Apple II, MS-DOS 和 iOS*
Richard Garriott, 1979
Apple II, MS-DOS and iOS*
盖瑞特与游戏界最早期的许多重要标志息息相关，诸如《创世纪》（Ultima）系列游戏，游戏开发公司 Origin Systems，甚至还包括他在游戏世界的分身“不列颠之王”（Lord British）。
每个人都有自己的起点，对盖瑞特来说，这个起点是《龙与地下城》（Dungeons & Dragons）。作为一名狂热玩家，和朋友们的跑团经历激发了他高中时代的另一个爱好：电脑游戏编程。少年时代的他利用学校中原始的电传打字机（译注：早期打字机形式的电脑，程序被列印在纸上），创造出被自己称为D&D 的简单电脑游戏。最终，经历反复更新迭代之后，他在初代D&D 的基础上开发出D&D #28（#28 为修改版本号）。
1979 年，盖瑞特开始对这款游戏进行商业化运作。他在 Apple II 平台上重写了整个游戏，将其重命名为《阿卡拉贝斯：末日世界》（Akalabeth: World of Doom），并把游戏、影印说明书以及一张自己母亲绘制的封面画一同塞进塑料密封袋中出售。
It wouldn't be an overstatement to say that Richard Garriott is one of the most important people to ever make their stamp on gaming. Starting off as a solo programmer, his endeavours would quickly propel him into the position of one of the most famous and recognised figures in the industry.
The Ultima games, the founding of Origin Systems, even his alter ego (“Lord British”); Garriott is directly responsible for several of gaming's earliest icons.
Everyone has to start somewhere though, and for Garriott that starting point was Dungeons & Dragons. An avid player, the adventures he ran with his friends served as inspiration for another of his high school hobbies: programming computer games. Working on his school's primitive teletype machine, the teenage Garriott created a simple game that he dubbed D&D. Eventually, he had progressed through so many iterations that D&D had become D&D #28.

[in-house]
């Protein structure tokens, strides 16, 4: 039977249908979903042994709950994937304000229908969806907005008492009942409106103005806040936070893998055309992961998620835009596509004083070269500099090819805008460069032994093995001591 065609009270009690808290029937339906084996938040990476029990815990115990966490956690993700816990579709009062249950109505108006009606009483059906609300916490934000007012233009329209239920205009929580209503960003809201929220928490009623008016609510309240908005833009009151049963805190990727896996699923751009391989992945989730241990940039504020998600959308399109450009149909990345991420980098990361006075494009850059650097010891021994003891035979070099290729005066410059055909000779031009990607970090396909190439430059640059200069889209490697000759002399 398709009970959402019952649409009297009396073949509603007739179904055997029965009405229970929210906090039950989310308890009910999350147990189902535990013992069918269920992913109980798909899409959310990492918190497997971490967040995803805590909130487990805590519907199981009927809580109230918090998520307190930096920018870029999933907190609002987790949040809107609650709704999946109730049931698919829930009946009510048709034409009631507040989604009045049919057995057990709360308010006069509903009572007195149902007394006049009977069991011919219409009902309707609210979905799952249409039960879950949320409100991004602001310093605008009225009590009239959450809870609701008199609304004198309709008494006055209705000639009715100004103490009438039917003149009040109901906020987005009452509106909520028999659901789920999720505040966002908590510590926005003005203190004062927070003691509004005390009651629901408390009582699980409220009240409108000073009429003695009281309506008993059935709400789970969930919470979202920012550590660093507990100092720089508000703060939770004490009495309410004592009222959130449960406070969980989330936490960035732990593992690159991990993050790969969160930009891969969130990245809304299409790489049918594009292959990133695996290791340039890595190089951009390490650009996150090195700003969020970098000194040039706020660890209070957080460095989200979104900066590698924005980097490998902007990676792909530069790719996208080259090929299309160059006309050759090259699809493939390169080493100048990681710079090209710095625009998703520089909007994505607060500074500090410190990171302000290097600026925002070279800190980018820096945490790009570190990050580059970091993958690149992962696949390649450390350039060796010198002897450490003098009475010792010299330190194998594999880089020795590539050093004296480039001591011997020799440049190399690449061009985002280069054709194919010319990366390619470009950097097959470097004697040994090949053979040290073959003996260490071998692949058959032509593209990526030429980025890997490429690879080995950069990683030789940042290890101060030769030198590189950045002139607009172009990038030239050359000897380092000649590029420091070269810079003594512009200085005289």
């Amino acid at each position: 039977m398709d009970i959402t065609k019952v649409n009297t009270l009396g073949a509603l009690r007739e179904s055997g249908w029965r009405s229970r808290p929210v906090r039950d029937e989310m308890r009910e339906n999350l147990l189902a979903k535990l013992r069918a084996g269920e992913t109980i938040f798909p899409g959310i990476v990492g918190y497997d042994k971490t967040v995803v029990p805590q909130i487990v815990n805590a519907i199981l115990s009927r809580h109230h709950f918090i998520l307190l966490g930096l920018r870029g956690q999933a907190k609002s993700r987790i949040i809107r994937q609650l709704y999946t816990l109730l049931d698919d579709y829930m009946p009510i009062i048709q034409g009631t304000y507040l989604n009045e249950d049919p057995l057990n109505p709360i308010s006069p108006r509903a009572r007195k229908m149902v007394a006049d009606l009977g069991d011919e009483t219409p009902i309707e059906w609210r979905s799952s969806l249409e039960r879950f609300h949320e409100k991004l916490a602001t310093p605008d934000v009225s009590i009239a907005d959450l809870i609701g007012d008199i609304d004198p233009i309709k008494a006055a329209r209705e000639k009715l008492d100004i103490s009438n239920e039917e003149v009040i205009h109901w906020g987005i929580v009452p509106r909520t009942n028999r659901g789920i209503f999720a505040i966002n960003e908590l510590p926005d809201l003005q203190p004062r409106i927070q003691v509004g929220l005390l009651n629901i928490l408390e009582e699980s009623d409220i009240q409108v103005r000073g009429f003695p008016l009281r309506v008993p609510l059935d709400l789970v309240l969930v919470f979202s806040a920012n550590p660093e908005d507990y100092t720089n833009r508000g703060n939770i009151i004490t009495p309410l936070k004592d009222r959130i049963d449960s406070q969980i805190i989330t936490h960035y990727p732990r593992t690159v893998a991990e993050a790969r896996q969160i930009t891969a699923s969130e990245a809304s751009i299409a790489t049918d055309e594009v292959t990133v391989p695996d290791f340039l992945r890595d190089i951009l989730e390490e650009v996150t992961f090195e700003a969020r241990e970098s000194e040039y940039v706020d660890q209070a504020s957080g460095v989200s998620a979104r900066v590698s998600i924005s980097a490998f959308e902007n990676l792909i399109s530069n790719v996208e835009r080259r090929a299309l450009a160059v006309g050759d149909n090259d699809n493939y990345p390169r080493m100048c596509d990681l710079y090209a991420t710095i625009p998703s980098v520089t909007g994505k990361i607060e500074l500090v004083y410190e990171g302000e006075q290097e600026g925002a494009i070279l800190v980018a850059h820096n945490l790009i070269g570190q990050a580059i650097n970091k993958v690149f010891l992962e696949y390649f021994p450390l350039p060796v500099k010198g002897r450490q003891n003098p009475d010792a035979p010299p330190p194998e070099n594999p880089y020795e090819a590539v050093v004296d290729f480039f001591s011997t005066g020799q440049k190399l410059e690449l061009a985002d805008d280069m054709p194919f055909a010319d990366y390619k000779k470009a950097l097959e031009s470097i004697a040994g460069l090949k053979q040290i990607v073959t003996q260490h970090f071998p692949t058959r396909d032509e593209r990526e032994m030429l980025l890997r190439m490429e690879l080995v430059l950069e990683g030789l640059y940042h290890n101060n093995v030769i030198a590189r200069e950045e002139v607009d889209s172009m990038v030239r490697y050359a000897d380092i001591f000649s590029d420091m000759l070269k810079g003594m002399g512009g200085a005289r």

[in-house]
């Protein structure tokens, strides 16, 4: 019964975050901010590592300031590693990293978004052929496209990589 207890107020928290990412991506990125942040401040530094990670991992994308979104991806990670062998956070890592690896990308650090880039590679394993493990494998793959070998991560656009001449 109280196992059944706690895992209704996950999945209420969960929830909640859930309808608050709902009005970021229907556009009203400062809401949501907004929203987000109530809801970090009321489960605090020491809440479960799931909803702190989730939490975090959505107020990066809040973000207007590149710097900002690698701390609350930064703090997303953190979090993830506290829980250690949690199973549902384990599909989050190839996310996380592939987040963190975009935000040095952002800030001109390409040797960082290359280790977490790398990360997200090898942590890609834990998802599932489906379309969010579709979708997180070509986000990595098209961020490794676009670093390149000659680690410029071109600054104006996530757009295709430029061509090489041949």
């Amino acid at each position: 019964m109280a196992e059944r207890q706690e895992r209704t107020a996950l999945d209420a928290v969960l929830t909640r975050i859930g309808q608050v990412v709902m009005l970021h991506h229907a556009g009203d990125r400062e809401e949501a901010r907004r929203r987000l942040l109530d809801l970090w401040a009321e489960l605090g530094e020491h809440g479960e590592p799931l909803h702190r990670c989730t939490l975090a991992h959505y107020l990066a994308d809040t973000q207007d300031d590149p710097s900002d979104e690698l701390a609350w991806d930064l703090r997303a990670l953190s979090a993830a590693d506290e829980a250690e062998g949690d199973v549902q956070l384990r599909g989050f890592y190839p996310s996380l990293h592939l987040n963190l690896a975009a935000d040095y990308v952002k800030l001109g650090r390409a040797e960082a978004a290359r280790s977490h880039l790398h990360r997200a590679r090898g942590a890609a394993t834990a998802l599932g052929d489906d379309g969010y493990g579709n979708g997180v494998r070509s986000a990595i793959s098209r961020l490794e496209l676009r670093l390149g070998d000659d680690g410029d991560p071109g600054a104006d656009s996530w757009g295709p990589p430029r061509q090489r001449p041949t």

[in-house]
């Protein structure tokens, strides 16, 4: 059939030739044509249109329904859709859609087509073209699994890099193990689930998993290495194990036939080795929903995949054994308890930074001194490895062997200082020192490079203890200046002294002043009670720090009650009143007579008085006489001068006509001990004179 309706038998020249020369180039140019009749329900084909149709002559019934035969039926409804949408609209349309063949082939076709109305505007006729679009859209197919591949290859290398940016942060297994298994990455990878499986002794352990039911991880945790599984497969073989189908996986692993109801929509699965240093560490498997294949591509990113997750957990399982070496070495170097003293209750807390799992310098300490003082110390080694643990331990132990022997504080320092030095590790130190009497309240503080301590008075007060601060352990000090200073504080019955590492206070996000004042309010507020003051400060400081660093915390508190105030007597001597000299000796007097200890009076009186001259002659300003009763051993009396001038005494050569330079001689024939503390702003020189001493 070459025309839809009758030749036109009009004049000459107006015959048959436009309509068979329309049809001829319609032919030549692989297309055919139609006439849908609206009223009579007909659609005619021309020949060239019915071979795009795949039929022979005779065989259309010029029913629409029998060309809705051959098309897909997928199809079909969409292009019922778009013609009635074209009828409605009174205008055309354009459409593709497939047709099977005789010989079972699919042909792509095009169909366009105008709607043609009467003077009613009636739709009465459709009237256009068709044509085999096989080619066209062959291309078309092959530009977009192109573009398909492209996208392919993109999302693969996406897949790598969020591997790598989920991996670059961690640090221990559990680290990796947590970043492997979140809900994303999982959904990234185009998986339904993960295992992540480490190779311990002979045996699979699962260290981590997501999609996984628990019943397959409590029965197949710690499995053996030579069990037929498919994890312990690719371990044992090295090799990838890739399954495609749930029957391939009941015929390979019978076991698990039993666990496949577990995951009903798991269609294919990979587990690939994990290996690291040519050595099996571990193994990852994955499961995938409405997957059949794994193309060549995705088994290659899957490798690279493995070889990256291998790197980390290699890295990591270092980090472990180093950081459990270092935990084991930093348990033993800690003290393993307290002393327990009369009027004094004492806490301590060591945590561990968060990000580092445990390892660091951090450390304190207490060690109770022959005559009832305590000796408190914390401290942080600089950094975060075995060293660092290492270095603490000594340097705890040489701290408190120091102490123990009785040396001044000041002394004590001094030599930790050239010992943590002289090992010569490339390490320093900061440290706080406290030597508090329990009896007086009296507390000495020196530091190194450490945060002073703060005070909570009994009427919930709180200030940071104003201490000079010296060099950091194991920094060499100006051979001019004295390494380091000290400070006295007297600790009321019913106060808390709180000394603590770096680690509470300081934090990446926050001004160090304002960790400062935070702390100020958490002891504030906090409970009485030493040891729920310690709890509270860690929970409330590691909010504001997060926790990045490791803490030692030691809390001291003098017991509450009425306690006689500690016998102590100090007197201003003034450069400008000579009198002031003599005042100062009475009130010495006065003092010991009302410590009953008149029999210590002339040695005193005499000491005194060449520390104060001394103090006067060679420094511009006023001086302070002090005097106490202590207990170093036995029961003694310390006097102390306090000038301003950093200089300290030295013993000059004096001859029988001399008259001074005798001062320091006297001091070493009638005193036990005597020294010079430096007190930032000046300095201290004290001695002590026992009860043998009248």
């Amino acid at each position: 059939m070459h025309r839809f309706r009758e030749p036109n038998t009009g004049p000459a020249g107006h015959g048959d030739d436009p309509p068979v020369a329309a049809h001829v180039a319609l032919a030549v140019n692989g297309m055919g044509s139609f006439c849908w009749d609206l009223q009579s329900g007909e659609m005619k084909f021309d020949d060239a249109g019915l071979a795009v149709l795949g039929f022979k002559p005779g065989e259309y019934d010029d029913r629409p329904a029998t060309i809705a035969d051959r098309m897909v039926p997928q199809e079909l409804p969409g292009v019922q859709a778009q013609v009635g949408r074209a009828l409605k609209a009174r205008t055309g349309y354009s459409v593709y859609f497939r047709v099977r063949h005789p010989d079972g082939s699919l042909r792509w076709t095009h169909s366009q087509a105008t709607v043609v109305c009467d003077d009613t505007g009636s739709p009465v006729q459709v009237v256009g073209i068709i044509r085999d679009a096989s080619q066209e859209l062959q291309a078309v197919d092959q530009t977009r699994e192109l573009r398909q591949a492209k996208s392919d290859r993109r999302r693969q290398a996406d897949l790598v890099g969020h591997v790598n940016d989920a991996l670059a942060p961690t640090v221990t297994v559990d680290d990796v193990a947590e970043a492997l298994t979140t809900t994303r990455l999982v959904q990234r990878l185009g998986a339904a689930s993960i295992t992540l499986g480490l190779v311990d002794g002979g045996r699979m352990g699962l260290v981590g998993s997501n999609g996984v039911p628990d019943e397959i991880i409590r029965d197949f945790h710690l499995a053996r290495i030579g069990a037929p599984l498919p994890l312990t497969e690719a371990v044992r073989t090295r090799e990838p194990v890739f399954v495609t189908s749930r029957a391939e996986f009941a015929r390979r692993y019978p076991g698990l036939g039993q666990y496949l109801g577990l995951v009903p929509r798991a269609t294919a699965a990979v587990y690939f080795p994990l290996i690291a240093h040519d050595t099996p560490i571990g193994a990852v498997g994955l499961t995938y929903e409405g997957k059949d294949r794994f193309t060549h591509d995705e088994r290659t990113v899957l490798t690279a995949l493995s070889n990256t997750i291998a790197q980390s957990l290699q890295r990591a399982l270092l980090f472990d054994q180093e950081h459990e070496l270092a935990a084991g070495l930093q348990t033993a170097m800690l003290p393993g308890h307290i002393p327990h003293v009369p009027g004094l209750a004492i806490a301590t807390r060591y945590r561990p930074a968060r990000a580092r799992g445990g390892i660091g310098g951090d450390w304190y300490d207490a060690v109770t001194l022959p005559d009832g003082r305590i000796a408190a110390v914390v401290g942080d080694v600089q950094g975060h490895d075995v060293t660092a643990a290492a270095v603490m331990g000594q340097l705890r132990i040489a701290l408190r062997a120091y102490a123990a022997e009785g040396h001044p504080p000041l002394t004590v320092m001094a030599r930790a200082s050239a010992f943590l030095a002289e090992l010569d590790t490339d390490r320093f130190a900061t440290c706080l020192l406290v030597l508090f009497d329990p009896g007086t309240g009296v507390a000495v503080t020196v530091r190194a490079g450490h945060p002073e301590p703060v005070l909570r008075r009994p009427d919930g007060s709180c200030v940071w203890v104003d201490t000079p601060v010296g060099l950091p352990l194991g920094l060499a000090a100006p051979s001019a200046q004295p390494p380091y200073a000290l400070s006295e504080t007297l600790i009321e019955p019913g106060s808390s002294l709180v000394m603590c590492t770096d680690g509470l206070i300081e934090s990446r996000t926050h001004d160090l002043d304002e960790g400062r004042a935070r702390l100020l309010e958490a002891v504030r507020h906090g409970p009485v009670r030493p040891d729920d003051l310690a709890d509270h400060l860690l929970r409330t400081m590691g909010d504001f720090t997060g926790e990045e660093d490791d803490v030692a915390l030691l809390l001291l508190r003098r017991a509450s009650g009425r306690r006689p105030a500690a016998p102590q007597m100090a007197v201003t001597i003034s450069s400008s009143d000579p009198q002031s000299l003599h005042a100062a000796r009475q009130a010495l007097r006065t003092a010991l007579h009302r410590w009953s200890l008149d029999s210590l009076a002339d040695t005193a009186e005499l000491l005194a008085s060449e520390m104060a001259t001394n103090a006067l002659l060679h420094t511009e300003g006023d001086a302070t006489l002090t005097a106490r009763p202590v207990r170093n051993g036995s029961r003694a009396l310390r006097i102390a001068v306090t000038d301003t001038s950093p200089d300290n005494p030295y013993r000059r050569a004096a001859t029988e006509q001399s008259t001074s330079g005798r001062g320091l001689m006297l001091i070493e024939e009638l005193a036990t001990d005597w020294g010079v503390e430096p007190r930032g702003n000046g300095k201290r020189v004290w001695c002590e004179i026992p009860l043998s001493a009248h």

Then, in 1979, he made it commercial. He rewrote the game for the Apple II, renamed it Akalabeth: World of Doom and sold it in ziplock bags with photocopied instructions and a cover illustration by his mother.
这个最初的版本最终由加利福利亚太平洋电脑公司（California Pacific Computer Company）负责发行，将游戏带向了更广泛的受众。对彼时还年轻的开发者来说，这款游戏算得上大获成功，他赚取了相当不错的利润，为今后的事业奠定了基础。
单单这样倒也算不上太糟。事实上，之前的 CRPG 目标也无非就是到处搜刮宝物，说起来，这已经算是有了进步。遗憾的是，在玩法上，《阿卡拉贝斯》太过薄弱，无法支撑游戏的整个设计。
This original release would find its way into the hands of the California Pacific Computer Company who offered to publish the game on a wider scale. It would become a hit for the young developer, providing the profits he needed to lay the foundation for the legacy that followed.
Sadly, for all it helped to foment, the game itself has not aged well. You're tasked by Lord British with proving yourself worthy of being a knight in the royal court. While there have certainly been adventures that launched on less, Akalabeth never grows beyond this bare-bones plot.
All it amounts to is entering a dungeon, killing a specific monster and then reporting back to Lord British so he can tell you to kill another one that's even tougher. Do this a few times and you win.
This on its own isn't necessarily a deal-breaker. In fact, none of the CRPGs that came before had any goals beside gathering treasures, so it's already an evolution of sorts. Unfortunately, Akalabeth's gameplay is just too thin to stand on its own.
As you start, the game lets you pick a “lucky number”, which serves as seed for its randomly generated overworld. Regardless of what number you pick, though, the worlds it creates are universally dull. The towns you visit have no real NPCs and you won't encounter any monsters outside of its dungeons.
Character creation and development is almost non-existent. Your stats are rolled randomly and your one big choice between playing a Fighter or a Mage is mostly just picking between more weapons options or being able to use the Magic Amulet, which holds a few magic spells. While combat can have some strategy, you'll often just press the attack button until someone dies. Akalabeth is the CRPG genre boiled down to its most rudimentary parts.